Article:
Seeking to understand our nature won’t box us in, it will reveal the box we are already in
Some people resist any system of categorization of human personalities. They feel, “This will box me in.” While that concern is understandable, it is based on a misconception. That misconception is that we can stay out of boxes if we just don’t have a system of categorization and identification. It’s akin to saying that if we don’t identify the germ we are infected by, we won’t be infected at all.
We all have a psychophysical nature with which we are born. That nature comes from the way we have acted in our lives. And this nature shapes our actions, often without even our conscious awareness. The Bhagavad-gita states that we are more or less forced to act according to our nature, even if we are filled with knowledge. Indeed, our knowledge is no protector from our nature, leave alone be a denier of our nature (03.34). If we neglect our nature, we are still forced to act according to that nature, even if we imagine we will be better off acting in some other way. (03.35)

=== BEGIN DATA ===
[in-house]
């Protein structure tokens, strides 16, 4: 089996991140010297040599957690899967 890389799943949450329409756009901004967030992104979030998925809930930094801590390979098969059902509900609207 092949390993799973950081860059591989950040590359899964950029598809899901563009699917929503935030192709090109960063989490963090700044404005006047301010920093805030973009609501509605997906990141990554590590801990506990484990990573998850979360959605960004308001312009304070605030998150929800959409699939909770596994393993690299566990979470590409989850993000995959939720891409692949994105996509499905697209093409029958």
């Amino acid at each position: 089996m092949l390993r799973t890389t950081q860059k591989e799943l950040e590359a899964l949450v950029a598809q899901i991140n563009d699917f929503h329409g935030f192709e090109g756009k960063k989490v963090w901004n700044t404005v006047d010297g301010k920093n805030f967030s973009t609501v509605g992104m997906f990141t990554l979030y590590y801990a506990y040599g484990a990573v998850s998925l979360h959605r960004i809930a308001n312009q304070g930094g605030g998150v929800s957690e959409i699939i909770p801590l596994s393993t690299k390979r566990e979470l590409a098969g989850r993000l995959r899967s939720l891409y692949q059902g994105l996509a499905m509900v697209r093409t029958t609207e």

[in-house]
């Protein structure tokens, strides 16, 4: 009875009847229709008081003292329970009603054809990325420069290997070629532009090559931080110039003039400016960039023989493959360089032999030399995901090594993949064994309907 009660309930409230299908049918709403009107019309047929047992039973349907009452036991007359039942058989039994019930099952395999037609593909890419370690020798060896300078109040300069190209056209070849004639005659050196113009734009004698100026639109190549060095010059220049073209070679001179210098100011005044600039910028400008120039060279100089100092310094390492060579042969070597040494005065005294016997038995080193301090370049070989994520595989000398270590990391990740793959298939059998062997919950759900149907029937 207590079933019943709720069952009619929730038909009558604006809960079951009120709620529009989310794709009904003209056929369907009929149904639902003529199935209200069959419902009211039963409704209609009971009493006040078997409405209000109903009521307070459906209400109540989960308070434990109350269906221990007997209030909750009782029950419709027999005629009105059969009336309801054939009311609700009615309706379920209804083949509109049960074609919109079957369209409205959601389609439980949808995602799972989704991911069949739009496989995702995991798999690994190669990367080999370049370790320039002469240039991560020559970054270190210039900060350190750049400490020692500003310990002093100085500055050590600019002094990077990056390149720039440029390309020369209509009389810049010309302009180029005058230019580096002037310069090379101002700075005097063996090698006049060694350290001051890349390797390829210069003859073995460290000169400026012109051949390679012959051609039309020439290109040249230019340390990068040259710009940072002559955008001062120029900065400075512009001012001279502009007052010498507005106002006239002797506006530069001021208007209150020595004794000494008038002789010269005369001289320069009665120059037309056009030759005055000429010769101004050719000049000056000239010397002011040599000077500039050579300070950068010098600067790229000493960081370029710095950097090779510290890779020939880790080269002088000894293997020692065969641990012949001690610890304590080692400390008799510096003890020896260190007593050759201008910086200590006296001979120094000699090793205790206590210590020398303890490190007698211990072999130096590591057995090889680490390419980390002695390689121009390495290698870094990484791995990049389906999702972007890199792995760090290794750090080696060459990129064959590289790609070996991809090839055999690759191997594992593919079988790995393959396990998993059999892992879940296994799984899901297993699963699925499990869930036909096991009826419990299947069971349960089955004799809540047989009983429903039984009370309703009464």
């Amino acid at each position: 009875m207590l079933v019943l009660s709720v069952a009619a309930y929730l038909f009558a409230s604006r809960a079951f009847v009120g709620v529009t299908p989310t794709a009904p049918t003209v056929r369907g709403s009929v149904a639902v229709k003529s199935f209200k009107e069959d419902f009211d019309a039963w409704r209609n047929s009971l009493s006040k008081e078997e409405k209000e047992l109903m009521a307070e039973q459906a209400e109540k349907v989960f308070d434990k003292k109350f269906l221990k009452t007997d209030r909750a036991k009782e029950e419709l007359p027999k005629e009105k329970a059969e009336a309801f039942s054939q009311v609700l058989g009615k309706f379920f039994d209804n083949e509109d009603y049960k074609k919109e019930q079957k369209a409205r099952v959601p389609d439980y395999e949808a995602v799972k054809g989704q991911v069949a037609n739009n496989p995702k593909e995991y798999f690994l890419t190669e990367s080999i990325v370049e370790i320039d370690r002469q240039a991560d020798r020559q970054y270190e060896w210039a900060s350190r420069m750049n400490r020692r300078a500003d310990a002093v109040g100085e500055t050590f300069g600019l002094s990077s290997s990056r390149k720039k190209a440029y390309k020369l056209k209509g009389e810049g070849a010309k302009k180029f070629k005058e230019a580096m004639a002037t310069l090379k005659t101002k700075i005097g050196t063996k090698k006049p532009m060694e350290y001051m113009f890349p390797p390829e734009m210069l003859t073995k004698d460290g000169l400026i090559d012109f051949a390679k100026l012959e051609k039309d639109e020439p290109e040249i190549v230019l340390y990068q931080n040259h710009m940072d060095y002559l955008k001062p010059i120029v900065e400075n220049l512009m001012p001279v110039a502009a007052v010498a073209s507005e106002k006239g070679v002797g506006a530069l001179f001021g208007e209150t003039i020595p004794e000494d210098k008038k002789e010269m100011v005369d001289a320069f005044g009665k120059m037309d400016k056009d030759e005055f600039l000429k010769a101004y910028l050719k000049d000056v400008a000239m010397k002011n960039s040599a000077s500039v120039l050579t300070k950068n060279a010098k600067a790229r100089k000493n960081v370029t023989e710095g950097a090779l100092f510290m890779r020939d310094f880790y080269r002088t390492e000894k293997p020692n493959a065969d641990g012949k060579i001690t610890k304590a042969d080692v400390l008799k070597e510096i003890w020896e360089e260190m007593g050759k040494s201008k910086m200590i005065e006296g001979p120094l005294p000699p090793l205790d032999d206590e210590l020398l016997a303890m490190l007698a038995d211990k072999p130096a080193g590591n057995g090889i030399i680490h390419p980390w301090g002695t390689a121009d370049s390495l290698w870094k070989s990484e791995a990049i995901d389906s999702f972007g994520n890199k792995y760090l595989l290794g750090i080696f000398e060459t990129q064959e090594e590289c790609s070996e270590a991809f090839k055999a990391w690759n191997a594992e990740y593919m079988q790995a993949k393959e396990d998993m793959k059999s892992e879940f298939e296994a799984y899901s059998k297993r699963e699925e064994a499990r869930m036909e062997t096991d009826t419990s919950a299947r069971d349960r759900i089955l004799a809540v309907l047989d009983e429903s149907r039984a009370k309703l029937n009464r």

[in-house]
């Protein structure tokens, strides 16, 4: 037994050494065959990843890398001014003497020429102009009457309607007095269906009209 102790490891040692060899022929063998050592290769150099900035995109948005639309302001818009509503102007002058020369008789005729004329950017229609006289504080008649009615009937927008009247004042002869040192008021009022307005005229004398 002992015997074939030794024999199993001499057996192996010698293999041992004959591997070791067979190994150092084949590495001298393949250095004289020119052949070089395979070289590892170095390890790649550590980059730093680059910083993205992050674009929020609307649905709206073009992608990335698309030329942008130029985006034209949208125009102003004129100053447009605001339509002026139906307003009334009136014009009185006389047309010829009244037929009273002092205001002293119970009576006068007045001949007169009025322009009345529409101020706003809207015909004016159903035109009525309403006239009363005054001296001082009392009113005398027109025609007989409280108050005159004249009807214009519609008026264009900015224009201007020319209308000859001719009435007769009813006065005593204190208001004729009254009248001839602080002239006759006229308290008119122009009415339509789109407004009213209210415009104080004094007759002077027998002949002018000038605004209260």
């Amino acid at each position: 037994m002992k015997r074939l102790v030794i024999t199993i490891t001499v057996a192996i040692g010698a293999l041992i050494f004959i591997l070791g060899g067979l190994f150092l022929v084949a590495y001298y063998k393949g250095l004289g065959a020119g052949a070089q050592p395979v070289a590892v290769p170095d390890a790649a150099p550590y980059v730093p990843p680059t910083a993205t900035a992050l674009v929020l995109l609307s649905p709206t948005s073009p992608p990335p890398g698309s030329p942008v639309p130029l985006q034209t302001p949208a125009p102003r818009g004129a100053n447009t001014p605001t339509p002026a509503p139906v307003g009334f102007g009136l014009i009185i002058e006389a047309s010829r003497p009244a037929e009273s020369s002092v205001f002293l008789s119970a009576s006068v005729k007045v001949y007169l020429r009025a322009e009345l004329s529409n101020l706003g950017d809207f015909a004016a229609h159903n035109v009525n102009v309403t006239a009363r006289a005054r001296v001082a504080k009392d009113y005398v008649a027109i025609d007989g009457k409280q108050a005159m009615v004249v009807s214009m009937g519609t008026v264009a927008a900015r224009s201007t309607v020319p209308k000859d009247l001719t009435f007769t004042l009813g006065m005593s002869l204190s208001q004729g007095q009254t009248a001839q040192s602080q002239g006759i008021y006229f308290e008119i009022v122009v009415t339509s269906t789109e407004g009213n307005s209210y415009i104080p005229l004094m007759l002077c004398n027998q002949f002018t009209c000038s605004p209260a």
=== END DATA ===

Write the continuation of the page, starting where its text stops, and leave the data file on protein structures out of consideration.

When we introspect, we get a sense of our inner world. It’s like getting a map to navigate our inner journey to go toward self-understanding. Without that map, the inner territory remains the same. And we end up hurting ourselves because of a lack of that map. The map doesn’t make the territory the way it is, it just makes us aware of the territory.
Of course, if someone forces a particular categorization upon us, a categorization that isn’t in harmony with our nature, that would definitely be alienating and disempowering. But self-knowledge can be empowering when it just reveals the reality and enables us to best harmonize with that reality.
Think it over:
- What is wrong with resisting the categorization of our nature?
- What determines our nature? And how does it determine our actions?
- How does understanding our nature help us in our inner journey?
03.35 It is far better to discharge one’s prescribed duties, even though faultily, than another’s duties perfectly. Destruction in the course of performing one’s own duty is better than engaging in another’s duties, for to follow another’s path is dangerous.
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